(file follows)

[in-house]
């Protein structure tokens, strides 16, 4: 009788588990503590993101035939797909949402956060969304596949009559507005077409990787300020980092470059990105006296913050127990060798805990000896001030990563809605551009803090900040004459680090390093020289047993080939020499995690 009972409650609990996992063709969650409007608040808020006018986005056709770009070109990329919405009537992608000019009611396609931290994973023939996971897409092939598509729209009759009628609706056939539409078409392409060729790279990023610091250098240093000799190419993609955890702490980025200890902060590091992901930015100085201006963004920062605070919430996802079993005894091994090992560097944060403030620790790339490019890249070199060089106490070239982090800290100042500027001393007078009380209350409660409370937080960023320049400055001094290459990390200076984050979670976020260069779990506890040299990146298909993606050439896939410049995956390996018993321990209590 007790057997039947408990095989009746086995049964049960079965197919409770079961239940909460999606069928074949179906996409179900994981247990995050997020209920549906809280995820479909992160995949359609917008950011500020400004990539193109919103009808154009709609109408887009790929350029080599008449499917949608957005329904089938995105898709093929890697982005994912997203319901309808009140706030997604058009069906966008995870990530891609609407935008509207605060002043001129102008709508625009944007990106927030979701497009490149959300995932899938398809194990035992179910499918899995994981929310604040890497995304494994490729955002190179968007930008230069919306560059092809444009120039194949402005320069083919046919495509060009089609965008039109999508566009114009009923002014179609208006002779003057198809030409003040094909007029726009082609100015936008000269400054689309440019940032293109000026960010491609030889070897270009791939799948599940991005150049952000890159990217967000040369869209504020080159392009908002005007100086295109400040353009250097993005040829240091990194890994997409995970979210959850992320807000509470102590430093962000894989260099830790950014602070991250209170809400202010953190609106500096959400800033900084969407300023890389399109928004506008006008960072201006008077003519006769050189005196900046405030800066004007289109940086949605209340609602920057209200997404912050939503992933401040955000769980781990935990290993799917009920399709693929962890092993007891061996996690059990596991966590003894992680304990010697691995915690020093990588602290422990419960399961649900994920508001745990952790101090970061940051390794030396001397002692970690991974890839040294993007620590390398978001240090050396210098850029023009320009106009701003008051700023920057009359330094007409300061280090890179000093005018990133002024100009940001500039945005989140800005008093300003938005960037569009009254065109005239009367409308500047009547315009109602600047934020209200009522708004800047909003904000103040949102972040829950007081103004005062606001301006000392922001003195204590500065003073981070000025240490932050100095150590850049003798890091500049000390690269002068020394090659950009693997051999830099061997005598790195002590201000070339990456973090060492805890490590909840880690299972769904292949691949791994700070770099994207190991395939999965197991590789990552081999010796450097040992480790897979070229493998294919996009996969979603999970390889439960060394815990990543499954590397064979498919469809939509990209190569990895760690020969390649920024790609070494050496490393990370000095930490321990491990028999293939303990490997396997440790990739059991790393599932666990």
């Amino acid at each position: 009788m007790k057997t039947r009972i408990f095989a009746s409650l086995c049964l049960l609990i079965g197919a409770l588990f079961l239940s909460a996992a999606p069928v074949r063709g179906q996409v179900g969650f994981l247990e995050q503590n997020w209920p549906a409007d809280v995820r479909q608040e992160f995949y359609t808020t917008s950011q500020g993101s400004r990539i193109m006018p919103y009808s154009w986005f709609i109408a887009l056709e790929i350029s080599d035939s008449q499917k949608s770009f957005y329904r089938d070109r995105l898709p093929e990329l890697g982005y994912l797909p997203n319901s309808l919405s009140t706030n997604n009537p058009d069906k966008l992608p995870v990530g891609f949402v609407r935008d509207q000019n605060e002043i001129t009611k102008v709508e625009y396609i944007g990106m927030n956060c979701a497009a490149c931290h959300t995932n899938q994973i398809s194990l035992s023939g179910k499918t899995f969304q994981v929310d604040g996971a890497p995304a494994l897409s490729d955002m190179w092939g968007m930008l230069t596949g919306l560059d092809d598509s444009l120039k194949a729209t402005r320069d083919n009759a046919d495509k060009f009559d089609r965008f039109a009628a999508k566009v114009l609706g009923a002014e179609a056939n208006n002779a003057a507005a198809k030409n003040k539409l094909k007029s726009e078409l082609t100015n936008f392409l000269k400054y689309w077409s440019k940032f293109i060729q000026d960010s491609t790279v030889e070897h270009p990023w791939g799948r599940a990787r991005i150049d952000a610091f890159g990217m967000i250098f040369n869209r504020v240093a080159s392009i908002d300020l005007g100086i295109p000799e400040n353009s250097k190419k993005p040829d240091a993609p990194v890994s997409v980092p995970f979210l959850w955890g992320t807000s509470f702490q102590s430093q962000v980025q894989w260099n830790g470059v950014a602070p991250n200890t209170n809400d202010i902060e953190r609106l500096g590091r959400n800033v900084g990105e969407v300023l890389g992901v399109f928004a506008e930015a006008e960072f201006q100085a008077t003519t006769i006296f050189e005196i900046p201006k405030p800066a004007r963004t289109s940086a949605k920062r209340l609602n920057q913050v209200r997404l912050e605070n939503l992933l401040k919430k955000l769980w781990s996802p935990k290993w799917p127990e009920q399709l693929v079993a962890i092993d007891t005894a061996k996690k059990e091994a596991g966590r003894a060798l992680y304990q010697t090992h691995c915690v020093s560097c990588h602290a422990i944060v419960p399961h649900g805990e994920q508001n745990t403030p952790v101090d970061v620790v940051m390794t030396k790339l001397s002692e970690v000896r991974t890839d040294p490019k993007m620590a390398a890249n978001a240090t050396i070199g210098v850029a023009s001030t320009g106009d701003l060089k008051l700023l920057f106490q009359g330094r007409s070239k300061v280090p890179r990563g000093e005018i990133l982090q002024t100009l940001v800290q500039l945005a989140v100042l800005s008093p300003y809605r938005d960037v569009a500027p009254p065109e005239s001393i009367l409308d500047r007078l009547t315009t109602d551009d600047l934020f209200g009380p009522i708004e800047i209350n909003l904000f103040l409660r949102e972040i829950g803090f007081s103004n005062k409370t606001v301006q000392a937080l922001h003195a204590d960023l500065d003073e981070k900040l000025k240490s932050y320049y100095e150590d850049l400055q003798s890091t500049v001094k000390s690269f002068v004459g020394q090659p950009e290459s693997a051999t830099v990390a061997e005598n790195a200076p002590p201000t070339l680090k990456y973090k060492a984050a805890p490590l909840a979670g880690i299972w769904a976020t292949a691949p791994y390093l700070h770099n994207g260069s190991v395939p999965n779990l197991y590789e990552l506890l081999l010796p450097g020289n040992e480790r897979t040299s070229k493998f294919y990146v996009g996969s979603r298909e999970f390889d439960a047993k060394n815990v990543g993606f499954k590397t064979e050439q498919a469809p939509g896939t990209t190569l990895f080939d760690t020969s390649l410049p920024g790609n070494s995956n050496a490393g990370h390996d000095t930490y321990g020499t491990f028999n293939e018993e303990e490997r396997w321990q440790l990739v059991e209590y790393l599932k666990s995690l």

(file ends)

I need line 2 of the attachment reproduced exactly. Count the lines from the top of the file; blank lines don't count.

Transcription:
């Protein structure tokens, strides 16, 4: 009788588990503590993101035939797909949402956060969304596949009559507005077409990787300020980092470059990105006296913050127990060798805990000896001030990563809605551009803090900040004459680090390093020289047993080939020499995690 009972409650609990996992063709969650409007608040808020006018986005056709770009070109990329919405009537992608000019009611396609931290994973023939996971897409092939598509729209009759009628609706056939539409078409392409060729790279990023610091250098240093000799190419993609955890702490980025200890902060590091992901930015100085201006963004920062605070919430996802079993005894091994090992560097944060403030620790790339490019890249070199060089106490070239982090800290100042500027001393007078009380209350409660409370937080960023320049400055001094290459990390200076984050979670976020260069779990506890040299990146298909993606050439896939410049995956390996018993321990209590 007790057997039947408990095989009746086995049964049960079965197919409770079961239940909460999606069928074949179906996409179900994981247990995050997020209920549906809280995820479909992160995949359609917008950011500020400004990539193109919103009808154009709609109408887009790929350029080599008449499917949608957005329904089938995105898709093929890697982005994912997203319901309808009140706030997604058009069906966008995870990530891609609407935008509207605060002043001129102008709508625009944007990106927030979701497009490149959300995932899938398809194990035992179910499918899995994981929310604040890497995304494994490729955002190179968007930008230069919306560059092809444009120039194949402005320069083919046919495509060009089609965008039109999508566009114009009923002014179609208006002779003057198809030409003040094909007029726009082609100015936008000269400054689309440019940032293109000026960010491609030889070897270009791939799948599940991005150049952000890159990217967000040369869209504020080159392009908002005007100086295109400040353009250097993005040829240091990194890994997409995970979210959850992320807000509470102590430093962000894989260099830790950014602070991250209170809400202010953190609106500096959400800033900084969407300023890389399109928004506008006008960072201006008077003519006769050189005196900046405030800066004007289109940086949605209340609602920057209200997404912050939503992933401040955000769980781990935990290993799917009920399709693929962890092993007891061996996690059990596991966590003894992680304990010697691995915690020093990588602290422990419960399961649900994920508001745990952790101090970061940051390794030396001397002692970690991974890839040294993007620590390398978001240090050396210098850029023009320009106009701003008051700023920057009359330094007409300061280090890179000093005018990133002024100009940001500039945005989140800005008093300003938005960037569009009254065109005239009367409308500047009547315009109602600047934020209200009522708004800047909003904000103040949102972040829950007081103004005062606001301006000392922001003195204590500065003073981070000025240490932050100095150590850049003798890091500049000390690269002068020394090659950009693997051999830099061997005598790195002590201000070339990456973090060492805890490590909840880690299972769904292949691949791994700070770099994207190991395939999965197991590789990552081999010796450097040992480790897979070229493998294919996009996969979603999970390889439960060394815990990543499954590397064979498919469809939509990209190569990895760690020969390649920024790609070494050496490393990370000095930490321990491990028999293939303990490997396997440790990739059991790393599932666990």